Source: Milton Quintanilla | Contributor for ChristianHeadlines.com
According to a recent AP-NORC poll, over 25 percent of people who attended religious services at least once a month prior to the COVID-19 pandemic have no immediate plans to return to their church, synagogue, or mosque.
The nationwide poll, which was conducted June 10–14 with 1,125 adults and a margin of error of +/- 4.2 percentage points, found that a majority (73 percent) of people who attended religious services at least monthly before lockdowns plan to attend such services in-person in the next few weeks.
Meanwhile, 34 percent of respondents in general plan to return to attending religious services in person in the coming weeks, but 27 percent do not plan to go back just yet.
Scott McConnell, executive director of the evangelical research firm Lifeway Research, told the Associated Press that churchgoers are lost in limbo after many churches lost steam when in-person services were shut down during the pandemic.
“That’s a lot of momentum to lose and a lot of people stepping out of the habit” of weekly worship, McConnell said.
Earlier this year, as reported by The Christian Post, a Gallup analysis showed that for the first time in nearly 80 years, more than half of Americans reported having a formal membership in a house of worship.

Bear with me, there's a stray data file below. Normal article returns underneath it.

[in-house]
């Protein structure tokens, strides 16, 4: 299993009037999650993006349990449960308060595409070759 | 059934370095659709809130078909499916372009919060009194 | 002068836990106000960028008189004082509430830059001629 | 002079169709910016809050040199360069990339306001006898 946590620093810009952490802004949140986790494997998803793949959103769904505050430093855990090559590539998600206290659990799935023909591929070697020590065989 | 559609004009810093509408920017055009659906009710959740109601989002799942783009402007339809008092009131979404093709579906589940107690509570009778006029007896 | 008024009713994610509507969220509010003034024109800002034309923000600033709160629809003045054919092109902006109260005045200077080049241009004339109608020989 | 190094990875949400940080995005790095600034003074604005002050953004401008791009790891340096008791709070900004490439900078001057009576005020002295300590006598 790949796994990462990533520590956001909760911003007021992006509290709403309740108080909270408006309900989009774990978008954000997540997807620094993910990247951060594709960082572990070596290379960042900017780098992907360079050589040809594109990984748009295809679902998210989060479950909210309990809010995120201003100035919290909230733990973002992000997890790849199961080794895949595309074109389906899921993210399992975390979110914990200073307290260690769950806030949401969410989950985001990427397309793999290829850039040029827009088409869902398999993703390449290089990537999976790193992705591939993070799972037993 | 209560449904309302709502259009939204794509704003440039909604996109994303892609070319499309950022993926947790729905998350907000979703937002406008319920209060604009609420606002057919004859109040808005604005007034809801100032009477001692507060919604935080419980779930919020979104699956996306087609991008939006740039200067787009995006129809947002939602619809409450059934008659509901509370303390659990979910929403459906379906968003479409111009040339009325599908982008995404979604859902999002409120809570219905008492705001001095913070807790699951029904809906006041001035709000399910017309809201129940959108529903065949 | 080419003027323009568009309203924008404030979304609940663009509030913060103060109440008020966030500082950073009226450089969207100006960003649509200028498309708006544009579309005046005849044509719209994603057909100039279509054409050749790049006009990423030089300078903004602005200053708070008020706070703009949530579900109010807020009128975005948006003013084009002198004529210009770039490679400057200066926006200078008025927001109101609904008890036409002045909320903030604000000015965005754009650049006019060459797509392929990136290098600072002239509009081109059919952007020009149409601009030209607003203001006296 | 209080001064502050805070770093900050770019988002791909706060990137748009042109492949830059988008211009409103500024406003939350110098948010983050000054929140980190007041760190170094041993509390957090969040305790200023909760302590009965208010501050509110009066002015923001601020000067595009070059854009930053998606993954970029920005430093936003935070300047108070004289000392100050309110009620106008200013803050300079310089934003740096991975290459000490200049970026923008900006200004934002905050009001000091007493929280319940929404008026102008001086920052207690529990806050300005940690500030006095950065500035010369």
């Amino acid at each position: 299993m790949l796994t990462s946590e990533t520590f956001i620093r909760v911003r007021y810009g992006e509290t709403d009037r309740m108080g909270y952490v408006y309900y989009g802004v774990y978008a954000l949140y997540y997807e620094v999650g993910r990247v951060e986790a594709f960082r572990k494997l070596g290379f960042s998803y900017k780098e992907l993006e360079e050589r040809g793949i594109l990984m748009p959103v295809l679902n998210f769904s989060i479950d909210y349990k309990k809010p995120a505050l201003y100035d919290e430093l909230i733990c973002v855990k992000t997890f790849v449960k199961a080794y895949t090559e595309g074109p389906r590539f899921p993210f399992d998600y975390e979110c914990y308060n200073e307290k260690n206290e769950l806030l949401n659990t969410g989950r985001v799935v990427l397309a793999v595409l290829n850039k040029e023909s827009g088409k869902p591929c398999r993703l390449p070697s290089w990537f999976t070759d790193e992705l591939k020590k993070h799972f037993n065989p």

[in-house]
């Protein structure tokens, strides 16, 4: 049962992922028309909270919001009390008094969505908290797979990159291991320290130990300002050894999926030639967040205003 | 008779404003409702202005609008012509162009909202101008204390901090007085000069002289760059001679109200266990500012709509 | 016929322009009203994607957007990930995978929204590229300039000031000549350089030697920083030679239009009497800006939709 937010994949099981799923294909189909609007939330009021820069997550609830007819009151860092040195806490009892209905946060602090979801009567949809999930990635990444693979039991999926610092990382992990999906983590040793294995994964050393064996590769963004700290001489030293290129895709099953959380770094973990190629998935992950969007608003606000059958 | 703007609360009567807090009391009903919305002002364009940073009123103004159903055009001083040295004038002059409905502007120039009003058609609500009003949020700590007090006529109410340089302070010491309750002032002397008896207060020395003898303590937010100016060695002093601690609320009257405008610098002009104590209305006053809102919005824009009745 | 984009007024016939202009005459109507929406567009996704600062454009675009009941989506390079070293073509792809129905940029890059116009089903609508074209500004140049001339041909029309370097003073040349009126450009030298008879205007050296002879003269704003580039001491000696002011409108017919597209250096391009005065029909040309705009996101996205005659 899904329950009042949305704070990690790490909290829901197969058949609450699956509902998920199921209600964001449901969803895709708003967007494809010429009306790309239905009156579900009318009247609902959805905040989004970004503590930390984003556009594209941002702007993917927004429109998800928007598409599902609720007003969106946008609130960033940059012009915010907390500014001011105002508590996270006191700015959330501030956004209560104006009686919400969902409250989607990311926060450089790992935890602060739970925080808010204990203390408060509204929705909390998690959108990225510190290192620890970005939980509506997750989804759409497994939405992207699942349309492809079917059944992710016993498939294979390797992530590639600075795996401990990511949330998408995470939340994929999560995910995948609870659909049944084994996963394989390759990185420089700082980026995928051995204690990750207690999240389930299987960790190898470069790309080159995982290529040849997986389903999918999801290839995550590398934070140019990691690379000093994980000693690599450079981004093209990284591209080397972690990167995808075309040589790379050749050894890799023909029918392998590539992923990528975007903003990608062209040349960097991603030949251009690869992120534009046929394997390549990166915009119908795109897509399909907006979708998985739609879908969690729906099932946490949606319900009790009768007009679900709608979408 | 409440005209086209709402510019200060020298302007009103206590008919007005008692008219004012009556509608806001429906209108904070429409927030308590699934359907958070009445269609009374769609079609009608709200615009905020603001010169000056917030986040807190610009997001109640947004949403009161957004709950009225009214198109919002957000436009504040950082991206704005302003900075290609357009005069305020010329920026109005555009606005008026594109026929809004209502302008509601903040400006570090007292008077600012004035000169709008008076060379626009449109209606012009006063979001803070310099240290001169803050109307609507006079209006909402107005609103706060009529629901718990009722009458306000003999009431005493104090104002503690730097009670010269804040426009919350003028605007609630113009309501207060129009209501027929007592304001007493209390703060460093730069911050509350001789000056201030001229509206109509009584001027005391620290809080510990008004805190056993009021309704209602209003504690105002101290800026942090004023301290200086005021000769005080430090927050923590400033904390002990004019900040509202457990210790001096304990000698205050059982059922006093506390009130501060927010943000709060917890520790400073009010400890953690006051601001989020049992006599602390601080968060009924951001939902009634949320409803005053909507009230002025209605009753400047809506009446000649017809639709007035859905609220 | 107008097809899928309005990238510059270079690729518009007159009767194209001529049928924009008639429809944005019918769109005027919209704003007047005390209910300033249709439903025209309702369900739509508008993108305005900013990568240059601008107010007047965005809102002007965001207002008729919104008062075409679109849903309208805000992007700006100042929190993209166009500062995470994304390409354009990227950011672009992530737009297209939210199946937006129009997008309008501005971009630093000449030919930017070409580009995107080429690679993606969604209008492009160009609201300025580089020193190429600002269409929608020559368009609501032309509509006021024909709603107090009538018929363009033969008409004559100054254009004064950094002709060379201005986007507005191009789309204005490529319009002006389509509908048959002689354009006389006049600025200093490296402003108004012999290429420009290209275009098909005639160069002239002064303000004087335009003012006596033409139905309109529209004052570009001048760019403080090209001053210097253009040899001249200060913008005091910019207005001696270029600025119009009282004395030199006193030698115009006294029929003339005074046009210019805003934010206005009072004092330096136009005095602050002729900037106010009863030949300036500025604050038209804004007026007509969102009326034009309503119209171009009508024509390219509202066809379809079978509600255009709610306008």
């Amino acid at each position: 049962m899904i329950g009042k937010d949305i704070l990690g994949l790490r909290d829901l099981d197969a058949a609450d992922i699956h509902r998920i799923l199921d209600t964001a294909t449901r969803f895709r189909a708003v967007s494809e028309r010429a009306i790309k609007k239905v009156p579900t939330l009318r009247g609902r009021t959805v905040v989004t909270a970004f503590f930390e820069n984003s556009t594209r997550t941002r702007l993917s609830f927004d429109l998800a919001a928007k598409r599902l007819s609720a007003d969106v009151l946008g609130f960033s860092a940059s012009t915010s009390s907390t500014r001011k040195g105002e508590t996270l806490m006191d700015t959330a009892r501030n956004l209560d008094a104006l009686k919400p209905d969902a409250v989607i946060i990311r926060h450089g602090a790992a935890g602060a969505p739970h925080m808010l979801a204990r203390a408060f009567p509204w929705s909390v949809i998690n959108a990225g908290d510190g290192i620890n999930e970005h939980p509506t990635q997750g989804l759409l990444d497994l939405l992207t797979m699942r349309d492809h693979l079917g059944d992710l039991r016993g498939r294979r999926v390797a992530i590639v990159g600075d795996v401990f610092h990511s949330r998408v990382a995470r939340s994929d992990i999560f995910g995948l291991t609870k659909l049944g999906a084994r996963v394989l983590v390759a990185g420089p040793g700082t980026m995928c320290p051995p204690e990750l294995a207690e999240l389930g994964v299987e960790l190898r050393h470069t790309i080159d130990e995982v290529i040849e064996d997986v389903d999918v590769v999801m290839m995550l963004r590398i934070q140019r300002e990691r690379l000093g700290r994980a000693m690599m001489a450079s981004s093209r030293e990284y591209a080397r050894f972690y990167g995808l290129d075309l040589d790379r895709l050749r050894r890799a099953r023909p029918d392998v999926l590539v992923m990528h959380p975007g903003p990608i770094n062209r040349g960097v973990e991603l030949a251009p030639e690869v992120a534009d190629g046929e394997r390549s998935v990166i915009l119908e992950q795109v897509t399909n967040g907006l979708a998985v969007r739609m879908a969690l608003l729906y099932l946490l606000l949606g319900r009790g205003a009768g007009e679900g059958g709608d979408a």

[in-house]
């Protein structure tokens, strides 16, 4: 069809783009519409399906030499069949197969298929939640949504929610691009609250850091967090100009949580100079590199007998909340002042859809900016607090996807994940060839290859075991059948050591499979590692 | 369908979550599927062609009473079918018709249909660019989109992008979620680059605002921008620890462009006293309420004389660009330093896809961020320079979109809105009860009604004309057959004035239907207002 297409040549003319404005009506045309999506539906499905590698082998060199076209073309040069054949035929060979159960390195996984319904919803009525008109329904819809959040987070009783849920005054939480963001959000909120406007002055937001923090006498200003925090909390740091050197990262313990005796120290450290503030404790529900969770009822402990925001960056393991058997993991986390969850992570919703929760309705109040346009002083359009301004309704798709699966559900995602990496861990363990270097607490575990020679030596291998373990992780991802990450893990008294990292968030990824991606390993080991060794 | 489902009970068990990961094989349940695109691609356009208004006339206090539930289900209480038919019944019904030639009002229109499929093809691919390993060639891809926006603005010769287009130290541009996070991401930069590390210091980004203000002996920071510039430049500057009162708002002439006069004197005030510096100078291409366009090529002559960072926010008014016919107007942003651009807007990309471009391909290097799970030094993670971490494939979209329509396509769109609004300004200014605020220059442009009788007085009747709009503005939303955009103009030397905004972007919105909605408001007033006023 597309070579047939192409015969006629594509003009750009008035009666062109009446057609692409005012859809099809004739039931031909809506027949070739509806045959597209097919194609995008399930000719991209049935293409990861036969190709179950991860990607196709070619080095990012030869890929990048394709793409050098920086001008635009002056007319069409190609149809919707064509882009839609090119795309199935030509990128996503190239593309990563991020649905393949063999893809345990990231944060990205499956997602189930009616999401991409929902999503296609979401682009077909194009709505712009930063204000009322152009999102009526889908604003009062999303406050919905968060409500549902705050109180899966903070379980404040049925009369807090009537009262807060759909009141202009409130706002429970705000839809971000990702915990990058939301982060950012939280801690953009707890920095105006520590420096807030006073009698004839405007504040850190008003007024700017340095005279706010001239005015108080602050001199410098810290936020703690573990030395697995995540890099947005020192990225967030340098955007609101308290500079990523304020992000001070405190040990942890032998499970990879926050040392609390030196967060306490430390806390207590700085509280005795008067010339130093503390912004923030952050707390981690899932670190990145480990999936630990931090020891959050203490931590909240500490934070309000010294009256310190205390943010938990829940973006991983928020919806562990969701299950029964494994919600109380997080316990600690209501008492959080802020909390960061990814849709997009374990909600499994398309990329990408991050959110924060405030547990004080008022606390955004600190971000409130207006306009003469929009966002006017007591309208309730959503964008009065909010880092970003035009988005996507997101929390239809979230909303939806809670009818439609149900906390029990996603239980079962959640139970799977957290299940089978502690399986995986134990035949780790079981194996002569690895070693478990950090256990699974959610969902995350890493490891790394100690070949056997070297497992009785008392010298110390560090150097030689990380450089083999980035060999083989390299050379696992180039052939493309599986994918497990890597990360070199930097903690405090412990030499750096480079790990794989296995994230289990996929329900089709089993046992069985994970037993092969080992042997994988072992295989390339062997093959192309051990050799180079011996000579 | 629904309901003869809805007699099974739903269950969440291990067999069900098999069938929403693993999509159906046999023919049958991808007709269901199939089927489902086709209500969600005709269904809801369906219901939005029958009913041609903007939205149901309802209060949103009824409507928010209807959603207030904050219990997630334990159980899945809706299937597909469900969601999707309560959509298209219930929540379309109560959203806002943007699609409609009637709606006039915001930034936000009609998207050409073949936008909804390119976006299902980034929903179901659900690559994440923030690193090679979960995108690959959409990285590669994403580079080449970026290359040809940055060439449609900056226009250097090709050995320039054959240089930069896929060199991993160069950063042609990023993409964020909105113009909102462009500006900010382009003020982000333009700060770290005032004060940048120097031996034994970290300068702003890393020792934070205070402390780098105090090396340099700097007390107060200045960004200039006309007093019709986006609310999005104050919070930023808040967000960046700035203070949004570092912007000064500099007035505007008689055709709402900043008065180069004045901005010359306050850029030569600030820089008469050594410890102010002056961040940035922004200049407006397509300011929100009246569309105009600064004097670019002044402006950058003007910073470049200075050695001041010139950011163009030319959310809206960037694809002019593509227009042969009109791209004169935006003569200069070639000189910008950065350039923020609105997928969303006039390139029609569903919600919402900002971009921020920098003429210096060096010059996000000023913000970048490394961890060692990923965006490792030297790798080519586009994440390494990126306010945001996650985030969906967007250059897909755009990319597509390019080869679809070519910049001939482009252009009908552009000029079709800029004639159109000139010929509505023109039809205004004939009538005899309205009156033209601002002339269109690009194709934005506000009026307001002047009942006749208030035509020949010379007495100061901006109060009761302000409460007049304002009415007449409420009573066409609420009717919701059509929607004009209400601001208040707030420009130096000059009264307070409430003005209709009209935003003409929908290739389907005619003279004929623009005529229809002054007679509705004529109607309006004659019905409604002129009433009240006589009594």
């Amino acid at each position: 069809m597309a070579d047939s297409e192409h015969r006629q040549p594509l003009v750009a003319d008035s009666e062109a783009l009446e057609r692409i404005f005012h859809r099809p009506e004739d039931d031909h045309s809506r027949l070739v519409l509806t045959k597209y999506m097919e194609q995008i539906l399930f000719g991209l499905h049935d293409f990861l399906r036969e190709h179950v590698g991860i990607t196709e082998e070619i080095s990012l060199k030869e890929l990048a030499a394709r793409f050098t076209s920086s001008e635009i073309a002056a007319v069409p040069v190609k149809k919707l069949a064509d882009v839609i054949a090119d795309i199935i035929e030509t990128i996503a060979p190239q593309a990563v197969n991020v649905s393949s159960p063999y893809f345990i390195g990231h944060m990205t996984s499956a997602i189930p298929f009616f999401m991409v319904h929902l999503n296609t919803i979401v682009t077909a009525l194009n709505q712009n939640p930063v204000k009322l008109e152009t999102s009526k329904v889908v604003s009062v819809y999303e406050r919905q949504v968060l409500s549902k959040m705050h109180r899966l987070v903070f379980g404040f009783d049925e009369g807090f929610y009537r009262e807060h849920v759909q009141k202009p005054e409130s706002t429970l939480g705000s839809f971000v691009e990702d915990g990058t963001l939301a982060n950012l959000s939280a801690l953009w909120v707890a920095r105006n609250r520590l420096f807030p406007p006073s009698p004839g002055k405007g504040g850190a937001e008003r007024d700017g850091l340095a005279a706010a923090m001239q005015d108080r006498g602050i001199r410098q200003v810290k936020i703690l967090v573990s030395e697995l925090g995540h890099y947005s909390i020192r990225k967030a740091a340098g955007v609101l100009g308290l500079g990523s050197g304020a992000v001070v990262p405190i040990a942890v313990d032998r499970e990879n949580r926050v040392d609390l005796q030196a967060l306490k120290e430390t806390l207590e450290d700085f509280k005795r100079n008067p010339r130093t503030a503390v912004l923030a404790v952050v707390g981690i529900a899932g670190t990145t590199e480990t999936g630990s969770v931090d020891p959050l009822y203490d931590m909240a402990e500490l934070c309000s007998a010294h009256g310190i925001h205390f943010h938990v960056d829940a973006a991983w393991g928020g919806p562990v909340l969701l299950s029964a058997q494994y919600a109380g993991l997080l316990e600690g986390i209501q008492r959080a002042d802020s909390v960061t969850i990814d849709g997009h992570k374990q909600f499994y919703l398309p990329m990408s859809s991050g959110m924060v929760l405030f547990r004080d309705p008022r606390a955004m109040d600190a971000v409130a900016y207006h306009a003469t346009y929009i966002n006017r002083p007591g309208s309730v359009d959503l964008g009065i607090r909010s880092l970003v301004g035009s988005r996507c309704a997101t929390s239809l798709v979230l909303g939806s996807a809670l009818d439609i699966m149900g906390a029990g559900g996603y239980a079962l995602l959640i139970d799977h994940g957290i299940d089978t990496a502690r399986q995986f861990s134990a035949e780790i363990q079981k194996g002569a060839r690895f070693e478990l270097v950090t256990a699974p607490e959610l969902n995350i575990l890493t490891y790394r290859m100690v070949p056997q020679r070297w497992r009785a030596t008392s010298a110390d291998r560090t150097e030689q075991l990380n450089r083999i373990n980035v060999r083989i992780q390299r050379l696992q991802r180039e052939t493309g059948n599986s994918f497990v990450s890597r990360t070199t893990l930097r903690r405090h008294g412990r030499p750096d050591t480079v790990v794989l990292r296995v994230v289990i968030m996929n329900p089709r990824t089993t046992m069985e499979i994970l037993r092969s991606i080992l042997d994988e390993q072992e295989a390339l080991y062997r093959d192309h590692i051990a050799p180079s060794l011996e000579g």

In 1937, when Gallup first measured formal membership at houses of worship, 73 percent of respondents reported having a membership at a house of worship. Membership numbers remained steady until 1998 when numbers began to decline. As of 2020, 49 percent of American’s report having a formal membership at a house of worship.
Gallup Senior editor Jeffrey M. Jones noted that while the pandemic was likely a factor in the decline of formal church membership, the growing trend of people showing no religious preference, especially amongst young Americans, also likely contributed to the shrinking number of church members.
“While it is possible that part of the decline seen in 2020 was temporary and related to the coronavirus pandemic, continued decline in future decades seems inevitable, given the much lower levels of religiosity and church membership among younger versus older generations of adults,” he wrote.